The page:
“We screwed up.” Michael Horn, head of VW’s U.S. operations, offered a stark apology and admission of cheating on diesel emissions. “Our company was dishonest with the EPA, and the California Air Resources Board and with all of you,” was the confession offered by Mr. Horn during a press conference to discuss the now explosive findings of devices added to their cars to fake the appearance of passing emissions tests. The scandal, like most acts of deception, will widen into a predictable pattern of lost public trust, stock price declines, calls for the resignation of senior management and regulatory fines and legal action that may exceed 20 percent of the value of the firm, in some estimates.
Is deception worth the risk? The answer may surprise you! While it may be easy to condemn Volkswagen, as many will in judging the firm’s actions, should we rush to judgment so quickly? Jonah Lehrer, author of “How We Decide,” discusses the “Uses of Reason” and how rational people placed in specific circumstances can lose perspective and make irrational decisions. The shortened version of the story: In 1949, in the grassy highlands of Montana, firefighters had been called in to fight what was described as a minor brush fire. The location, Mann Gulch, was wedged between the pine trees of the Rocky Mountains and the grasslands of the Great Plain.
The fire, which began in the Rockies, had grown out of control by the time the firefighters reached the gulch. The small crew of smoke-jumpers were inexperienced and had no map of the terrain, but they had moved down toward the Missouri River in case things got out of hand. Suddenly, the winds changed course and began pushing the fire toward the men. As they rapidly retreated down the gulch, it became obvious the fire was moving faster than the men could run. However, a remarkable thing happened: the leader of the firefighters ordered the men to stop running from the fire and set fires where they stood. Unfortunately, the other firefighters either didn’t hear the command or decided the thought of facing sure immolation was too much and kept running. The captain of the firefighters survived while his men died in the rushing firestorm.
Caught up in the sheer panic of moment, the firefighters experienced what is known as “perceptual narrowing.” The problem with panic is that it narrows one’s thoughts. Panic reduces awareness to the most essential facts, the most basic instincts, with survival being the strongest of these instincts.
What does fighting fires have to do with Volkswagen?
Decision making under pressure in the face of uncertainty is one of the biggest risks faced by all organizations. Decision failures such as the one experienced by Volkswagen are the most costly of all the risks organizations experience. If you add up all of the internal control failures, audit failures and operational risk failures, none exceed the loss of credibility, stock value or public trust as does the act of deception. The very survival of Volkswagen is now being questioned by some in the media. What could have led to Volkswagen’s perceptual narrowing event?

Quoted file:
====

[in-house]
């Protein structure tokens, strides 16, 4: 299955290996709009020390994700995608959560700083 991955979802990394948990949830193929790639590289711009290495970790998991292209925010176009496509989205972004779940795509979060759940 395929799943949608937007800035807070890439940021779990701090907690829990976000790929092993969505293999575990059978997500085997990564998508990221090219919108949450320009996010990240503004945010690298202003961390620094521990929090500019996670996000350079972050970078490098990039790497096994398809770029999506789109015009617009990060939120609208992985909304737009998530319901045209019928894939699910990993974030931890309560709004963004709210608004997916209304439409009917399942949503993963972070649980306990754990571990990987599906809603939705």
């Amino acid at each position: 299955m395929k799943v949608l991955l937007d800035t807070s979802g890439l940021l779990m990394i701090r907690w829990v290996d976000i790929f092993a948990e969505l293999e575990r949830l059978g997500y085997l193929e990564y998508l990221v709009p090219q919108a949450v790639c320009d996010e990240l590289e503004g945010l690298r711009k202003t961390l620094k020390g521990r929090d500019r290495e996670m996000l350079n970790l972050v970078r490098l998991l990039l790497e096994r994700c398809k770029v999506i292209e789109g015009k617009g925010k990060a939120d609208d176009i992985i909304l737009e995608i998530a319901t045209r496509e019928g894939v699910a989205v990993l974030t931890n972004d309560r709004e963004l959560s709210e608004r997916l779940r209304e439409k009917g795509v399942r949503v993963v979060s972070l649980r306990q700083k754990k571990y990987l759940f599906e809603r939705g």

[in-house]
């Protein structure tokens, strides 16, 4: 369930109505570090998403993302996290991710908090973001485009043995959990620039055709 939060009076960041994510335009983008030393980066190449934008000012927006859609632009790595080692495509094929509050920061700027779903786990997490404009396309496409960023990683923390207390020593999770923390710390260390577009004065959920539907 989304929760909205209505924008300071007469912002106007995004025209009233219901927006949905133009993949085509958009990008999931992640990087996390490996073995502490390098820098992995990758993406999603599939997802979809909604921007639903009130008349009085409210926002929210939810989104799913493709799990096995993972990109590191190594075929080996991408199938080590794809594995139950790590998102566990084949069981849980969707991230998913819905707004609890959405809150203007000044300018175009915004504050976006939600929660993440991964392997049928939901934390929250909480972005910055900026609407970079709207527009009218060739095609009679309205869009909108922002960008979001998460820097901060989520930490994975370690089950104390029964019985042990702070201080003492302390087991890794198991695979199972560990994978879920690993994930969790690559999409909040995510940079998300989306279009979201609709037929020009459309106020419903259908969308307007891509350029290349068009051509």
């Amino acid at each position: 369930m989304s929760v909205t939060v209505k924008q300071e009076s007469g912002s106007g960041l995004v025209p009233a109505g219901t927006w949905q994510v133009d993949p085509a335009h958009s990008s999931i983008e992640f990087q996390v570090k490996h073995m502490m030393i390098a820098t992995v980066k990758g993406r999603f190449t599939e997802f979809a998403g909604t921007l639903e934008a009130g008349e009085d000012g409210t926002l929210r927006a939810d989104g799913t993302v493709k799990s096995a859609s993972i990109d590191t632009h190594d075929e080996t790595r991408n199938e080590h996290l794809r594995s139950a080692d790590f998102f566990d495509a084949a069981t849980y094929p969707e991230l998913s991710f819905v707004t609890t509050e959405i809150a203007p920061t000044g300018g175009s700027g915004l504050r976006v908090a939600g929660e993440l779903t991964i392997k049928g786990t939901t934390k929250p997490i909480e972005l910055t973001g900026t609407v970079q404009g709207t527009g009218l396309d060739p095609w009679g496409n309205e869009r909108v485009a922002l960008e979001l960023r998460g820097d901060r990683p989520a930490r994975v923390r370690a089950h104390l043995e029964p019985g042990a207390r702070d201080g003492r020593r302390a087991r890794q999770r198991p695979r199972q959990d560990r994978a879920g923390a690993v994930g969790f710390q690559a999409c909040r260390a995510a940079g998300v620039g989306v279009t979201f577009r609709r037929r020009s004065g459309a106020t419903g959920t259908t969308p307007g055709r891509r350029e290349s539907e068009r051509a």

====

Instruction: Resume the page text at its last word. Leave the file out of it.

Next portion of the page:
Volkswagen had built an assembly plant in Chattanooga, Tennessee and had plans to invest $7 billion to revamp its family of Passat diesel model cars. Volkswagen’s Passat was losing market share to Toyota and couldn’t keep up with model revamps of its competitors. Volkswagen had set a goal of overtaking Toyota by 2018, but instead lost 10 percent share in 2014 and was down 16 percent year-to-date in August of this year. In other words, panic had set in.
There is no justifiable excuse for deception, but the rush to judgment should be muted with a sense of humility. Small deceptions happen at many firms with the same level of acceptance that appears to have been pervasive at Volkswagen. Price deception, new product launches with known defects and financial products with hidden fees are just a few examples of deceptive practice that are passed as justifiable business decisions to achieve higher sales goals or justify stock options and bonuses, with the reasoning being, “others are doing it; why can’t we?”
Much will be made of Volkswagen’s deceit, and many were complicit with devising, installing, inspecting, auditing and accounting for the deceptive devices and executing such a massive fraud. However, instead of pointing fingers, Volkswagen should be viewed as an opportunity for discussion in Board rooms, executive suites, risk management and auditing departments, and on the shop floor. Deception, no matter its size, sends a signal to the entire organization what you really value.